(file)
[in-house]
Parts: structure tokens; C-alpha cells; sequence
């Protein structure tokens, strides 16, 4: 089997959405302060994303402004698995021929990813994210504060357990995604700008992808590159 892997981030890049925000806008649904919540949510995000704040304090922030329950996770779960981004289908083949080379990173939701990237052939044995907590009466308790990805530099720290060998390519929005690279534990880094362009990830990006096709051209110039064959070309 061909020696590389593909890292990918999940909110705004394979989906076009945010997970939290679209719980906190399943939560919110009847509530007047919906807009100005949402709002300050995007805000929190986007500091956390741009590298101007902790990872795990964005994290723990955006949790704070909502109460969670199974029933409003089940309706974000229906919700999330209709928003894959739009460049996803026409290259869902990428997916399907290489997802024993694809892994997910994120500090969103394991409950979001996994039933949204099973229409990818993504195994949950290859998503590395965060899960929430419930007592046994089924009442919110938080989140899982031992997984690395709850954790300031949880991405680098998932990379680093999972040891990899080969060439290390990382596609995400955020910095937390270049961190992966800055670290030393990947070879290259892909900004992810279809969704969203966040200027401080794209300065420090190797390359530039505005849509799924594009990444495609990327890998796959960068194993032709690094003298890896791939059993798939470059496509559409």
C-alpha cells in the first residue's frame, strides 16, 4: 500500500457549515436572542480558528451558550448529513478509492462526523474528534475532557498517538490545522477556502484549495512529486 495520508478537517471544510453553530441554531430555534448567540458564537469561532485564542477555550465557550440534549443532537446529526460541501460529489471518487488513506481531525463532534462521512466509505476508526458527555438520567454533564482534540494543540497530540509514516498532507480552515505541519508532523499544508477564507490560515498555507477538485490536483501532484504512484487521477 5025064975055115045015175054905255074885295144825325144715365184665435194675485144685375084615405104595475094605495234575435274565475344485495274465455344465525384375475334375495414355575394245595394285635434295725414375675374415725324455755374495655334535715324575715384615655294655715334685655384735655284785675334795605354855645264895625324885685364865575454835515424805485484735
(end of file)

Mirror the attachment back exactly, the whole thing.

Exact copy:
[in-house]
Parts: structure tokens; C-alpha cells; sequence
């Protein structure tokens, strides 16, 4: 089997959405302060994303402004698995021929990813994210504060357990995604700008992808590159 892997981030890049925000806008649904919540949510995000704040304090922030329950996770779960981004289908083949080379990173939701990237052939044995907590009466308790990805530099720290060998390519929005690279534990880094362009990830990006096709051209110039064959070309 061909020696590389593909890292990918999940909110705004394979989906076009945010997970939290679209719980906190399943939560919110009847509530007047919906807009100005949402709002300050995007805000929190986007500091956390741009590298101007902790990872795990964005994290723990955006949790704070909502109460969670199974029933409003089940309706974000229906919700999330209709928003894959739009460049996803026409290259869902990428997916399907290489997802024993694809892994997910994120500090969103394991409950979001996994039933949204099973229409990818993504195994949950290859998503590395965060899960929430419930007592046994089924009442919110938080989140899982031992997984690395709850954790300031949880991405680098998932990379680093999972040891990899080969060439290390990382596609995400955020910095937390270049961190992966800055670290030393990947070879290259892909900004992810279809969704969203966040200027401080794209300065420090190797390359530039505005849509799924594009990444495609990327890998796959960068194993032709690094003298890896791939059993798939470059496509559409």
C-alpha cells in the first residue's frame, strides 16, 4: 500500500457549515436572542480558528451558550448529513478509492462526523474528534475532557498517538490545522477556502484549495512529486 495520508478537517471544510453553530441554531430555534448567540458564537469561532485564542477555550465557550440534549443532537446529526460541501460529489471518487488513506481531525463532534462521512466509505476508526458527555438520567454533564482534540494543540497530540509514516498532507480552515505541519508532523499544508477564507490560515498555507477538485490536483501532484504512484487521477 5025064975055115045015175054905255074885295144825325144715365184665435194675485144685375084615405104595475094605495234575435274565475344485495274465455344465525384375475334375495414355575394245595394285635434295725414375675374415725324455755374495655334535715324575715384615655294655715334685655384735655284785675334795605354855645264895625324885685364865575454835515424805485484735